Lancaster is a hidden gem and is not on the main Japanese or American tourist route. However all that is about to change with one of Britain’s most prestigious castles becoming available to the public. Lancaster Castle, so important in British history, has been a prison for many years with only a small section open to the public.
Now Chris Abram has been behind the walls, and flown over it, to record its hidden side when the prison closed and before it becomes a tourist venue and hotel. We visit the original cell that the “Pendle Witches” were held in and we see just how modern prisoners lived.
A once important Roman town we visit the Werry Wall and Bath House. The historic St. George’s Quay with a behind the scenes look in the Maritime Museum and Harpsichord maker Robert Deegan. We see the ancient art of Viking Haaf Net fishing from 1966 and the current day. Experiencing the Quaker slave traders, the profits they made and Sunderland Point and Sambo. Uniquely we experience their friendliness in Georgian times with a visit to a unique four seater “thunderbox” toilet. Unique film of the last lady lighthouse keeper of Cockersands.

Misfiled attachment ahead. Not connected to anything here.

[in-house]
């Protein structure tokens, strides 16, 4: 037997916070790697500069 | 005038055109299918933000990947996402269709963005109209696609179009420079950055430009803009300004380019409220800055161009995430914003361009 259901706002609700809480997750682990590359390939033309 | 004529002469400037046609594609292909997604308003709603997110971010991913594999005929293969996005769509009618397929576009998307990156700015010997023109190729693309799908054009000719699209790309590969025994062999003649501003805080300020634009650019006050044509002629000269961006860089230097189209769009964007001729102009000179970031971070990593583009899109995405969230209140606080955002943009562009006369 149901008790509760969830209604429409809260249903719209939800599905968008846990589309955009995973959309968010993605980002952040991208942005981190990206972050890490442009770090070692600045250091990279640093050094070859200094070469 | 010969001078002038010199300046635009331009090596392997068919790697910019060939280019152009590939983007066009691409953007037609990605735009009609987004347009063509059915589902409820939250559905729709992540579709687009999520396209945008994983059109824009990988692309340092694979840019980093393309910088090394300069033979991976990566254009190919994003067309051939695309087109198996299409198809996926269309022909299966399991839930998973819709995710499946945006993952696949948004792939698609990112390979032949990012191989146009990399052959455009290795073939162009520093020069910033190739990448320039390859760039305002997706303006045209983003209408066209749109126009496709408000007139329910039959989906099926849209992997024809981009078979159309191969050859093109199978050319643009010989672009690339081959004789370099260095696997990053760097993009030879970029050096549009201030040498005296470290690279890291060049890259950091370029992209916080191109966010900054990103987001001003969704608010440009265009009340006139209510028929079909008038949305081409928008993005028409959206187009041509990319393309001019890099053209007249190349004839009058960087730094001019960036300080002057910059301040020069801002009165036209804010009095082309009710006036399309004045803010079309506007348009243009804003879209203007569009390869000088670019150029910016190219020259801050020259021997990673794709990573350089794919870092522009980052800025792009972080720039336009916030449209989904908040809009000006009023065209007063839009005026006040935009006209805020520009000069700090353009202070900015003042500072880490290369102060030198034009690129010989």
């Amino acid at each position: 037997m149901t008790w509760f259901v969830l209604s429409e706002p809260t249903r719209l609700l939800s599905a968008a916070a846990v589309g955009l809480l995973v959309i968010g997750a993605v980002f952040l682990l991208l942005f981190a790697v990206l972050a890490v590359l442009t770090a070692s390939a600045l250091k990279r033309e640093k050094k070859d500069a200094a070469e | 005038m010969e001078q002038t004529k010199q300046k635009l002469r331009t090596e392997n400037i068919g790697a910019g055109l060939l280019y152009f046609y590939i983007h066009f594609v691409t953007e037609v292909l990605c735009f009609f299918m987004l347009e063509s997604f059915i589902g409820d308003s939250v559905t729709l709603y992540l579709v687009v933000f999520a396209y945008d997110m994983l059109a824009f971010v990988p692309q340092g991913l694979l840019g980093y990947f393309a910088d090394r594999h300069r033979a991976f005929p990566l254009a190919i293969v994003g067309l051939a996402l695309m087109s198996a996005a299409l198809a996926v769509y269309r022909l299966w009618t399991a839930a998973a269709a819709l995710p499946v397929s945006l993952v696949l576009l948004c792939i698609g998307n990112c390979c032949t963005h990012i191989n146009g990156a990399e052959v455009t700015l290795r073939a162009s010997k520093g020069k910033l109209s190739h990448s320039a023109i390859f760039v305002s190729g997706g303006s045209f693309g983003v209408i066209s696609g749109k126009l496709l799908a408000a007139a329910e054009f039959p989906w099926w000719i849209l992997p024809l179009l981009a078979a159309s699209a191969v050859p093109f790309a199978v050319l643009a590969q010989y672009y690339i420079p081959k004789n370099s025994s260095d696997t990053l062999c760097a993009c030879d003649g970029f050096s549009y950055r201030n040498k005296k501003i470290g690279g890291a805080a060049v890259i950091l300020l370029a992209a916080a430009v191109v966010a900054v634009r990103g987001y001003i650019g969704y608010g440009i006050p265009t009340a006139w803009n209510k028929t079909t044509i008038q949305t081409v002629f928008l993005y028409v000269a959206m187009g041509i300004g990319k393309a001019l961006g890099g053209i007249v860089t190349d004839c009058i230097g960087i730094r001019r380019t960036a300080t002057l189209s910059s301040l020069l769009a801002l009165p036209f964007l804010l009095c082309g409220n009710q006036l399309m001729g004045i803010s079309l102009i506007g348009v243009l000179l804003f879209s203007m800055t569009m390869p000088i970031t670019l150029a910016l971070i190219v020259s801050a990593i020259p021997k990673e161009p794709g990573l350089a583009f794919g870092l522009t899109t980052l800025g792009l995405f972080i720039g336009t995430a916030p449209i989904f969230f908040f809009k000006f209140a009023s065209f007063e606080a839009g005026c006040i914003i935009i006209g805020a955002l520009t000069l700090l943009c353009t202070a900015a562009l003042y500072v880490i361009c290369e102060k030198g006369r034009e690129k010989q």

And where was Lancaster’s famous Observatory? What can still be seen? Where does the historic Mill Race still run under the streets of the city?
Where can be seen hand carved wooden spars for the wartime Mosquito fighter bomber? We go behind the scenes in the Judges Lodgings and sample the aroma of Atkinson’s coffee.
Experience what it is like standing next door to the Town Hall clock mechanism when it strikes twelve noon! Or to sit beside the organist as he plays his own composition on the magnificent £1M Ashton Hall organ and then take a look behind the façade to examine its pipes and bellows. We find out what goes on behind the scenes in organising the Mayor. The Grand Theatre in all its splendour and The Dukes Theatre.
Foul murder in Dalton Square and down the alleys of the city centre with their intriguing names. Lancaster’s regiment, The Kings Own, march off to do battle in 1914 at The Somme and Ypres, many smiling faces never to return. Where was there an internment Camp in Lancaster? The discovery of the Unique Cavalry Stone and who was it for? Film inside Mitchell’s Brewery when it was in full production and a look behind its modern successor, the Lancaster Brewery.
There is much, much more and also, as Chris works very closely with the North West Film Archive, he is able to include historic footage of times past. Add to this his aerial footage of the city and you have a truly captivating view of the hidden treasures of Lancaster.